I’ve also noticed how people are connecting to mutual aid networks. They are realizing they can’t rely on the state to support their needs, and so they are working together on a micro level in incredibly inspiring ways. We’re also making accommodations and having more understanding for people’s needs during the pandemic. Because we are all going through it, there is more empathy and understanding that we can’t do this alone. No, we are not all right, and there is less shame in that. There is a distinct possibility that this can turn into a long-standing commitment to more expansive accommodations post-pandemic. Further, if the connection is made to the disability community, people will have much more compassion and interest in fighting ableism because they have gotten a taste of disability during the coronavirus outbreak.
ABC: This blog series title prompts me to consider what we have learned during the pandemic, and I would say one of the biggest things is that we now know that remote is possible. In the past, members of the disability community have asked for online work and school accommodations but had been denied because we thought they were not feasible. Now we know that they are. This is not to say that this virtual space is perfect. There is certainly much room for improvement, however for those with disabilities, it shows that the world can meet them where they are. What are other things you would add to this list?
CFH: I have been mostly working from my home office for several years. There are benefits to everyone being in that situation now. Before the pandemic, I could afford to travel to one professional conference per year. Once Covid-19 hit, many conferences switched to an online format, which meant that I could attend and participate in the one I had already committed to as well as two more. I was no longer constrained by travel costs, either the obvious financial costs, or the emotional costs, such as finding rooms or asking people to identify a presenter because I can’t read their name tag or recognize a face in a crowd. However, in a virtual event, it’s easy to connect electronically. An important conversation topic at all three conferences was the need to rebuild these events post-pandemic to be more equitable and inclusive without back-sliding into old ableist systems.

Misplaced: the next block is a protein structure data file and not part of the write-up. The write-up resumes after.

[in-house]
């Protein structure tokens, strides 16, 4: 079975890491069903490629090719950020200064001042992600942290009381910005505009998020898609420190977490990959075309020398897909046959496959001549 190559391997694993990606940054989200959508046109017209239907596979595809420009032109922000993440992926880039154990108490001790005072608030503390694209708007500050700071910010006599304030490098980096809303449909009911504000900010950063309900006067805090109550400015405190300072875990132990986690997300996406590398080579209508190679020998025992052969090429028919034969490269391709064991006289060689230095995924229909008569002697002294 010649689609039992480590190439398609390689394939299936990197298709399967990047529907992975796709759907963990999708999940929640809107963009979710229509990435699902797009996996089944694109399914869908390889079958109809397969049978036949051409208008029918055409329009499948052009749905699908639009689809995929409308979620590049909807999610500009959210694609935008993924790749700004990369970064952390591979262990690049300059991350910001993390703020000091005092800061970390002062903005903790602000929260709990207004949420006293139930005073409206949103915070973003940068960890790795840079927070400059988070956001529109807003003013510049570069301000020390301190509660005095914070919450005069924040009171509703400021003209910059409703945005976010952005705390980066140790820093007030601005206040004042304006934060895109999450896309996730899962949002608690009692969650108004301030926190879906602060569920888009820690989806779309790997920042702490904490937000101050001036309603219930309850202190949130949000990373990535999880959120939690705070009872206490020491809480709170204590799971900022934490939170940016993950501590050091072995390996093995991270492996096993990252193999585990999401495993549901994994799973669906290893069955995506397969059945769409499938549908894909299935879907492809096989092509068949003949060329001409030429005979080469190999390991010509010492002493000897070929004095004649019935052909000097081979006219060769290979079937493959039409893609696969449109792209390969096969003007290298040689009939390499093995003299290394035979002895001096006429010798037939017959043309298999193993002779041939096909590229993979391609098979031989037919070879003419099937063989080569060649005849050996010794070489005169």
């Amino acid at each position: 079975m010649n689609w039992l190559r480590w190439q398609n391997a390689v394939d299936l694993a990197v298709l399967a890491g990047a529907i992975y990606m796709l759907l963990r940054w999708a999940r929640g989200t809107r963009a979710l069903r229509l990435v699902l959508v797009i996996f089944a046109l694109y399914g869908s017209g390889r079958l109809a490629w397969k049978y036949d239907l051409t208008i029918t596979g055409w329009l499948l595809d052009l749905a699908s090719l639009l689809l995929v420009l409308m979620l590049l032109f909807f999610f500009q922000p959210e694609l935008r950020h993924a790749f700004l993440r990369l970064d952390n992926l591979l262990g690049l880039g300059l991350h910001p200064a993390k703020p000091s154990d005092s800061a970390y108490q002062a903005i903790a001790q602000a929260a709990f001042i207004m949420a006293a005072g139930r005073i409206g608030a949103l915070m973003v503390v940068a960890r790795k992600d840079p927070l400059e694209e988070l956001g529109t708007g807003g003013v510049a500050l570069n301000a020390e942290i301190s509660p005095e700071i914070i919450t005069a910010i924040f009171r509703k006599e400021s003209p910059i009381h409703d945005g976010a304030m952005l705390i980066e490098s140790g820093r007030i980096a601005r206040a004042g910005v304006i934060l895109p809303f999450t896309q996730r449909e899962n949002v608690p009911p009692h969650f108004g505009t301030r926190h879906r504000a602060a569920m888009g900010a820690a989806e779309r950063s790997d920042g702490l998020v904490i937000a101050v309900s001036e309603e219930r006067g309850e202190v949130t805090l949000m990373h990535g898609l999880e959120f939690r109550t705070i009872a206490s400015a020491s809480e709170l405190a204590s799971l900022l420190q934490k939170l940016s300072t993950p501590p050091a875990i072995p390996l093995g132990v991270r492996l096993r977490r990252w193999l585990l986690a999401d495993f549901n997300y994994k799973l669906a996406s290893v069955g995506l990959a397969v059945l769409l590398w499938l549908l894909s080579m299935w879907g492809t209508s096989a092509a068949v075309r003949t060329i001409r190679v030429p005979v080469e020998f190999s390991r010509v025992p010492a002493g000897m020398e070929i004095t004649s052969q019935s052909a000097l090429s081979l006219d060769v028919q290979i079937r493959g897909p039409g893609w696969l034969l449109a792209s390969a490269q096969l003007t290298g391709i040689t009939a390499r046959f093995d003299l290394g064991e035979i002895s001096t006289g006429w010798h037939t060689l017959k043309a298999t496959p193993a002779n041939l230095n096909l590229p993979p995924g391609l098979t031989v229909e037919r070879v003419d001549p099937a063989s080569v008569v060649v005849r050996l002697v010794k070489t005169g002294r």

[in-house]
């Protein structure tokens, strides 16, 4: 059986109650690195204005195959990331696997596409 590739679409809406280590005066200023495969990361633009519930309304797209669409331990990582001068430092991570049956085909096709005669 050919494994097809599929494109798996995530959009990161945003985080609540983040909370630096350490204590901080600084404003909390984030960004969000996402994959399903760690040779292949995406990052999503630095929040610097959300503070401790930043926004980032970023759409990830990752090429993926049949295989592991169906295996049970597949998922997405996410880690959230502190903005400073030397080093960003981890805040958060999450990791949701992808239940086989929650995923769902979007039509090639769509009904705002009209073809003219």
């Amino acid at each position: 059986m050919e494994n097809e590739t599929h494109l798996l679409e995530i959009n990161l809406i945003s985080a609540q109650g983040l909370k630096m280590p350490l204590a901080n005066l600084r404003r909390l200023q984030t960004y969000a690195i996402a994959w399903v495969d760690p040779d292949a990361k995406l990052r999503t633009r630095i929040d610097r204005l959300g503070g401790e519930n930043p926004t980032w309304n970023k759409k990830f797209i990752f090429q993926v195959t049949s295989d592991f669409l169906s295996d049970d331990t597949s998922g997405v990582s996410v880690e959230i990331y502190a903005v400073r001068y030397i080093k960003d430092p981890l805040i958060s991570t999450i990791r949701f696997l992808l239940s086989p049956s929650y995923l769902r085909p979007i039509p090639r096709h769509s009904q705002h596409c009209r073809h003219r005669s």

I have also been on informal Zoom calls with people with disabilities where we think out loud about ways we can support each other as we cope with adapting to the new normal. For example, someone said that she wears disposable gloves so that she doesn’t worry about touching door handles, bus fare boxes, handrails on stairs etc. When she gets home, she discards the gloves and washes her hands. The local chapters of the National Federation of the Blind moved their meetings to Zoom, and these calls allow us to easily share resources and swap Covid-19 work-arounds.